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It's been a different winter, spring and start to summer than we're used to, and it shows in the questions our Master Gardener Help Desk receives. Here's a quick summary of those questions coming in via phone, email and walk-ins last couple of weeks.

Q: Why are my perennials in the yard bigger than ever before?

A: While we have been cursing all the rain, it is the very reason many landscape plants have grown so well. That, and all the cooler temperatures, which perennials prefer. These same conditions have promoted a lot of annual growth on landscape shrubs that were not impacted by the severe winter temperatures.

Q: When will I know if my winter-damaged plants are coming back?

A: In general, if you have not seen any recovery to date, the plants may be lost and have gone to where all good plants go. If you can bend and snap the twigs/branches, then you know for sure. If there is enough live parts, you can encourage recovery by removing the dead branches, allowing sunlight into the canopy. If you think the branches are alive yet, but without leaves, lightly scrape the bark in a spot or two. If the color is a good deep green and wet-looking, the branch is alive. If it is a dry light green, the decline will continue. Damage this year was extensive, affecting both young and old plants. Just about every species has been impacted to some degree this year.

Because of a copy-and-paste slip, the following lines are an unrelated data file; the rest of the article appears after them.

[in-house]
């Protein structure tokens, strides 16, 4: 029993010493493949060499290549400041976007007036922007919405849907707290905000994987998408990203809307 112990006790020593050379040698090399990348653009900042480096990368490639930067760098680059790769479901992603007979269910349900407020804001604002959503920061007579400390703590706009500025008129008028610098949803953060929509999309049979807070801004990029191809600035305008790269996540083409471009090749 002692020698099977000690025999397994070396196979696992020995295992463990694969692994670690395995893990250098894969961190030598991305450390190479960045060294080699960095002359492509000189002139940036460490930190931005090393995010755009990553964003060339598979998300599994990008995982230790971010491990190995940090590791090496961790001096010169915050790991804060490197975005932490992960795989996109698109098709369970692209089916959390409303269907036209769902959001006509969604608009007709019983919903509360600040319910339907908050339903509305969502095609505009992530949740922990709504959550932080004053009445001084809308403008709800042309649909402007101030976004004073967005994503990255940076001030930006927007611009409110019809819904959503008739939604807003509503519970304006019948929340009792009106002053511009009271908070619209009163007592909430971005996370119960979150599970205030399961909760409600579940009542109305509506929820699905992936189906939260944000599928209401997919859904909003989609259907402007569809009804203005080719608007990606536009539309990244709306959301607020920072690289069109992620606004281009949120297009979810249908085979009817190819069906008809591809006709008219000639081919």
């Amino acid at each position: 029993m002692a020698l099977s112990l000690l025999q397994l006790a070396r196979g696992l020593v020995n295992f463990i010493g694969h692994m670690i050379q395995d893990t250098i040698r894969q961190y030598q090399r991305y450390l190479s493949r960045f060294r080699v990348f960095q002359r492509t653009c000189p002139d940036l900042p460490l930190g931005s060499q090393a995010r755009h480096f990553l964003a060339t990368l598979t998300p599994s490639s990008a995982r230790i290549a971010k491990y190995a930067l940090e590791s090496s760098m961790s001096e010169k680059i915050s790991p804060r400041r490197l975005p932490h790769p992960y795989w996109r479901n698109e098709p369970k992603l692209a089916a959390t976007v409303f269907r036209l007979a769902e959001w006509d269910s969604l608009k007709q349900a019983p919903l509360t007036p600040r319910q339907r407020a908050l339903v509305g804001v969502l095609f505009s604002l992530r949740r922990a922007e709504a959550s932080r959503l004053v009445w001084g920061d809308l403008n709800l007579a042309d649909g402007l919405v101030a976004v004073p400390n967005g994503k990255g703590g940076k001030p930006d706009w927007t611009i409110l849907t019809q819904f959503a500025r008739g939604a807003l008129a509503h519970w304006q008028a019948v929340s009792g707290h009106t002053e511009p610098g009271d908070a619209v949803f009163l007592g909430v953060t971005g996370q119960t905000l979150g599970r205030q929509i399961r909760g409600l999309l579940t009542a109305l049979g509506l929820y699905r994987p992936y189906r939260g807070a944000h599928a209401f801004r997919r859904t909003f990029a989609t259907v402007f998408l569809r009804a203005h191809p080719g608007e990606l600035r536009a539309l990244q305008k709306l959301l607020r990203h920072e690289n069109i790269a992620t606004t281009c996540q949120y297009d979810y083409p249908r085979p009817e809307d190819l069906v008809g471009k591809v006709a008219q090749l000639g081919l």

Q: I planted vegetable and perennial transplants when the dirt was really wet and now the ground is all cracked and hard. How do I fix it now?

A: There is not a good remedy for ground that has dried and cracked except time. Next winter, the freezing and thawing will let the soil recondition. In the meantime, consider topdressing with a compost or some other form of organic matter that will 1) hide the condition of the soil and 2) slowly soften and loosen the crust up ahead of the coming winter. The organic matter also will help condition the soil and provide nutrients.

Q: I did not have many Japanese beetles in my yard last year; do I need to worry for this year?

A: In a normal year, egg-laying time starts in late June into mid-July. This year may be a little different. Adult beetles will have to have been feeding for a while before they are interested in producing eggs. They prefer moist soil in lawns actively growing. This year, egg laying will be spread out over a very large area, not limited to the lawn that is watered. If you are seeing lots of feeding in your yard, the beetles are likely to lay eggs in your yard. The big "however" is since they fly; they can use your lawn even if they have not been feeding in your yard. To our benefit, the very cold weather has likely killed them in the ground before any emergence can take place. Be on the lookout for feeding and remember it takes 10-12 grubs per square feet to cause visual damage in the lawn. If we continue to get all the rain, you may not see any damage at all.

To get help with your lawn, tree, yard and garden questions, contact your local Master Gardener Help Desk. To find hours and details for DuPage, Kane and Kendall counties, visit https://go.illinois.edu/MasterGardenerHelpdkk